Advertisement

Fly Ash and Its Utilization in Indian Agriculture: Constraints and Opportunities

  • Ch. Srinivasa RaoEmail author
  • C. Subha Lakshmi
  • Vishal Tripathi
  • Rama Kant Dubey
  • Y. Sudha Rani
  • B. Gangaiah
Chapter

Abstract

Indian electricity generation is majorly dependent on thermal energy by burning the coal producing large amount of fly ash as by-product. Dumping and disposal of fly ash in ponds and land is a routine practice which raises various environmental concerns. Hence, the Ministry of Environment, Forest and Climate Change (MoEFCC), Govt. of India has made continuous efforts for proper utilization and disposal of fly ash. This by-product’s rich nutrient content has opened doors for its utilization in agriculture rising a tremendous potential in improving crop productivity and soil health. Besides its nutrient efficiency, fly ash treatment showed a significant result in agricultural insect-pest control. However, agricultural use of fly ash is quite limited in comparison to other sectors of India. MoEFCC has revised norms of fly ash usage and also made a mandate for supplying fly ash free of cost to farmers in the radius of three hundred kilometres. Fly ash is also an excellent substitute for reclamation of low-lying areas and helps in restoration and protection of topsoil layer; with an ever-increasing demand for electricity production in India, fly ash production will also increase. Thus, it is high time to explore the untapped potential of fly ash utilization in Indian agriculture for its sustainable management particularly for timber, ornamental, jute and fibre crops and other agriculture and food systems after proper quality testing.

Keywords

Agriculture productivity Fly ash Land restoration Soil health 

References

  1. Abhilash, P. C., Tripathi, V., Edrisi, S. A., Dubey, R. K., Bakshi, M., Dubey, P. K., et al. (2016). Sustainability of crop production from polluted lands. Energy, Ecology, and the Environment, 1(1), 54–65.CrossRefGoogle Scholar
  2. Adholeya, A., Bhatia, N. P., Kanwar, S., & Kumar, S. (1998). Fly ash source and substrate for growth of sustainable agro-forestry system. In Proceedings of Regional Workshop cum Symposium on Fly Ash Disposal and Utilization. Organized by Kota Thermal Power Station, RSEB, Kota, and Rajasthan, India.Google Scholar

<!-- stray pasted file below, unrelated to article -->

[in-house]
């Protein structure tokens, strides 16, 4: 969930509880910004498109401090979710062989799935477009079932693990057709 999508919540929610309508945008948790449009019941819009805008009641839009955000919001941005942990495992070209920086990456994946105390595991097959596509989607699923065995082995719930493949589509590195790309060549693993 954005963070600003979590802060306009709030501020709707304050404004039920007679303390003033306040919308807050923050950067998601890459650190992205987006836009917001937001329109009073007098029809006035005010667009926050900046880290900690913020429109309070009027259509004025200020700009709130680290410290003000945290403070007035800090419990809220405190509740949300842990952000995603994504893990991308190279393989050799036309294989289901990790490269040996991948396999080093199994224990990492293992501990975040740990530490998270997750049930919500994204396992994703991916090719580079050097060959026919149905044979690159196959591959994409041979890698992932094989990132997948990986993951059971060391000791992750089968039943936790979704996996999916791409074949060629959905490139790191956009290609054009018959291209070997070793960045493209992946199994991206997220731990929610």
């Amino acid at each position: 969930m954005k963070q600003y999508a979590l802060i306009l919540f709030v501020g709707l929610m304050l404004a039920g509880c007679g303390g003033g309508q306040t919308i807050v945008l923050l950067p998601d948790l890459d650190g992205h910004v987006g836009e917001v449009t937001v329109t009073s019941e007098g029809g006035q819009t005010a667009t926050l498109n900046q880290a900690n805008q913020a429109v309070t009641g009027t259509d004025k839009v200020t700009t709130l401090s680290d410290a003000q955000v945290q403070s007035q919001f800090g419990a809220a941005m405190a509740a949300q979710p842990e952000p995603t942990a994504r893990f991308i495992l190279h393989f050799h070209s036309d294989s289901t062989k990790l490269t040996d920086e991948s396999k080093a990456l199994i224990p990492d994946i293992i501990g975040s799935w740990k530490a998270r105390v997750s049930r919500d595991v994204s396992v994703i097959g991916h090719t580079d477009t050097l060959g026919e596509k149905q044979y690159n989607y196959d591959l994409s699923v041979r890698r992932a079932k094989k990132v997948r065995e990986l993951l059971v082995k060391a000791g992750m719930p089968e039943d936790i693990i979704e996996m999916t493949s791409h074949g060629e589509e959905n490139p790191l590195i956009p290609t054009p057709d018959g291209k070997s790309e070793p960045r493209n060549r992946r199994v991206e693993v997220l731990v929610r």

3. Adriano, D. C., Weber, J., Bola, N. S., Paramasivam, S., Koo, B-J, & Sajwan, K. S. (2002). Effects of high rates of coal fly ash on soil, turfgrass, and groundwater quality. Water, Air, and Soil pollution, 139, 365–385.CrossRefGoogle Scholar
  4. Adriano, D. C., Page, A. L., Elseewi, A., Chang, A. C., & Straughan. (1980). Utilization and disposal of fly ash other coal residues in terrestrial ecosystems: A review. Journal of Environmental Quality, 9, 333–344.Google Scholar
  5. Ahmaruzzaman, M. (2010). A review on the utilization of flyash. Progress in Energy and Combustion Science, 36, 327–363.CrossRefGoogle Scholar
  6. Asokan, P., Saxena, M., & Bose, S. K. Z. (1995). In Proceedings of the workshop on Flyash Management in the State of Orissa (pp. 64–75). Bhubaneshwar, India: RRL.Google Scholar
  7. Banerjee, S., Singh, A. K., & Banerjee, S. K. (2003). Impact of fly ash on foliar chemical and biochemical composition of naturally occurring ground flora and its possible utilization for growing tree crops. Indian Forester, 129, 964–978.Google Scholar
  8. Banerjee, S. K., Singh, A. K., Jain, A., Bhowmik, A. K., & Manjhi, R. B. (2001). Pollution absorbing efficiency of tree species in industrial area (85–89). Final report: Fly ash Project. Jabalpur: TFRI Publication.Google Scholar
  9. Basu, M., Bhadoria, P. B. S., & Mahapatra, S. C. (2007). Role of soil amendments in improving groundnut productivity of acid lateritic soils. International Journal of Agricultural Research, 2(1), 87–91.CrossRefGoogle Scholar
  10. CEA. (2016–17). Report on fly ash generation at Coal/Lignite Based Thermal Power Stations and its Utilization in the Country for the year 2016–17. Central Electricity Authority, New Delhi, 2017.Google Scholar
  11. Cetin, S., & Pehlivan, E. (2007). The use of fly ash as a low cost, environmentally friendly alternative to activated carbon for the removal of heavy metals from aqueous solutions. Colloids and Surfaces A, 298, 83–87.CrossRefGoogle Scholar